Simplicity is also part of the Spectrum Accelerate family DNA. Whenever a new capability is added to A9000/R, it will be based on the simplest possible design, and further simplified via the native management software, the Hyper-Scale Manager. The capability discussed in this post is not different: It is based on existing HyperSwap and replication capabilities, so no new skill is required. It is further simplified with unified control that treats the new triple-system topology as one managed multi-site relation covering 3 systems, 3 relations, and 3 volumes or consistency groups, while showing the health of these underlying entities.

The following screenshot from the new HyperScale Manager shows a one multi-site relation that groups 3 sub-relations and their details on the left. On the right side, the health status is shown for the complete multi-site relation on one tab, and additional tabs for the three underlying relations: HyperSwap, asynchronous replication, and Standby asynchronous replication.

In the next screenshot, a volume view is provided. The volumes of the multi-site relation are grouped together with their details, and when one of them is selected, its status and role are visible on the right.

Next up: Availability, deployment, more simplicity, no special licensing, and the Grid Starter

At the time of writing, new FlashSystem A9000 and A9000R systems are shipped pre-loaded with software version 12.3, which means they have multi-site high-availability & disaster recovery already built in. Existing systems can be upgraded to version 12.3, to become part of a multi-site relation. Like any capability of this family, it’s already included in the license, so no special ordering or extra cost is involved. Simple. As already mentioned above, multi-site high-availability & disaster recovery is applicable to the former 415 models, and you can mix 415 and 425 systems, as well as A9000 and A9000R offerings, in one such solution, thus protecting your existing data, and your existing A9000/R investment.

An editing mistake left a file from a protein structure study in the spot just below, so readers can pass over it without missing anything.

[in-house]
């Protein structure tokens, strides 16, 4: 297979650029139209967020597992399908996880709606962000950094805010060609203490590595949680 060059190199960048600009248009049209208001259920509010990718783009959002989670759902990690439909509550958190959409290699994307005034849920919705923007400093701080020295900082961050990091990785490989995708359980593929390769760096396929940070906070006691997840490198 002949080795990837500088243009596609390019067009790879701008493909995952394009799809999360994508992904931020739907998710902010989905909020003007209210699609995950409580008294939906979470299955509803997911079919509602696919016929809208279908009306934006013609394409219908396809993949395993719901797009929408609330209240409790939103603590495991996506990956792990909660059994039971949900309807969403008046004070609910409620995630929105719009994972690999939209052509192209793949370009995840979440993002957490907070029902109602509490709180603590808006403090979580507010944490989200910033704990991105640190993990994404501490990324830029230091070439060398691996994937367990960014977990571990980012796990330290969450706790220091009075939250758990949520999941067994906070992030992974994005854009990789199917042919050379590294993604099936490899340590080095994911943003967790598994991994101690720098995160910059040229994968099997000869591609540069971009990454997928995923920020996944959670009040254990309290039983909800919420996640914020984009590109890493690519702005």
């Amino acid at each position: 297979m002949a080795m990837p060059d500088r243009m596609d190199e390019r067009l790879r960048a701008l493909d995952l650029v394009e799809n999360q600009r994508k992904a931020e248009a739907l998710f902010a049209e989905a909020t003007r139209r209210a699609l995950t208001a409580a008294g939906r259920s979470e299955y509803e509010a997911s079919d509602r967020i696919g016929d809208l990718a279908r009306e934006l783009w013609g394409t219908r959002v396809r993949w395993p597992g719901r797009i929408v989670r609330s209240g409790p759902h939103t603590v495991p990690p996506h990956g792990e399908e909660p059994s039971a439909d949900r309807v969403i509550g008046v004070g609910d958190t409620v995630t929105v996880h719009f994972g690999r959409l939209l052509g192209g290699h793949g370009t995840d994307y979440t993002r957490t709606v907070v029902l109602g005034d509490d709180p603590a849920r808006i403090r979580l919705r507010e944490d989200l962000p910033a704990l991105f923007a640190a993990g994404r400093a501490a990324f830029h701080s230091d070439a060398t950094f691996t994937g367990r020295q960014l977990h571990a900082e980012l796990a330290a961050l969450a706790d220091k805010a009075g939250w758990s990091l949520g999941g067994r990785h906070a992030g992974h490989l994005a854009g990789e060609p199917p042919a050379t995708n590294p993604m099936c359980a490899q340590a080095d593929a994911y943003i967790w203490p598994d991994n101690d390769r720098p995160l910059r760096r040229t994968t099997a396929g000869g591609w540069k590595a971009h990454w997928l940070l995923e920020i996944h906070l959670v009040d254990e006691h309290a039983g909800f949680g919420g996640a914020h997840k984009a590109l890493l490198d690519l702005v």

Protection is typically applied in tiers: Different applications get different protection. It makes sense that fewer applications require HyperSwap vs those that require simple replication. Likewise, fewer applications will require multi-site high-availability & disaster recovery, vs HyperSwap alone. Thus it makes sense that adding multi-site high-availability & disaster recovery or just HyperSwap to your operation, requires one (or few, depending on your protection level and operation) smaller-capacity pod (A9000) or rack (A9000R) systems. That's an excellent match with the new lowest entry-level configuration for A9000R, aka the Grid Starter: A single flash-enclosure configuration that is scale-able. That is half the capacity of the former entry-level A9000R configuration. Definitely more choices to reconcile your protection needs vs shrinking budgets.

After checking all the boxes above, there are actual running applications to handle. Elevating the protection level of existing applications to multi-site high-availability and disaster recovery is a non-disruptive process. In addition, if the data is already available at the target site, full protection will be achieved fast:

  • If an application is protected by synchronous replication, it can be upgraded to (as opposed to replaced by) HyperSwap.

  • If the application already protected by HyperSwap, or by asynchronous replication, it can be elevated to multi-site high-availability and disaster recovery.

  • Anyway, if a copy of the data is available on the Secondary and/or Tertiary site, A9000/R offline-initialization will ensure that only newer data will have to be replicated.

More information

In a near-future post, I will consolidate all the information available from IBM on FlashSystem A9000 & A9000R multi-site high-availability & disaster recovery. In the meantime, check the announce: Don’t miss the additional v12.3 enhancements, and the statement of general direction we’ve disclosed there. If you have immediate questions, contact your IBM sales representative or partner.

1 comment
1 view



Mon May 13, 2019 03:49 AM

Great post, I'd shared in my Linkedin. Thank you !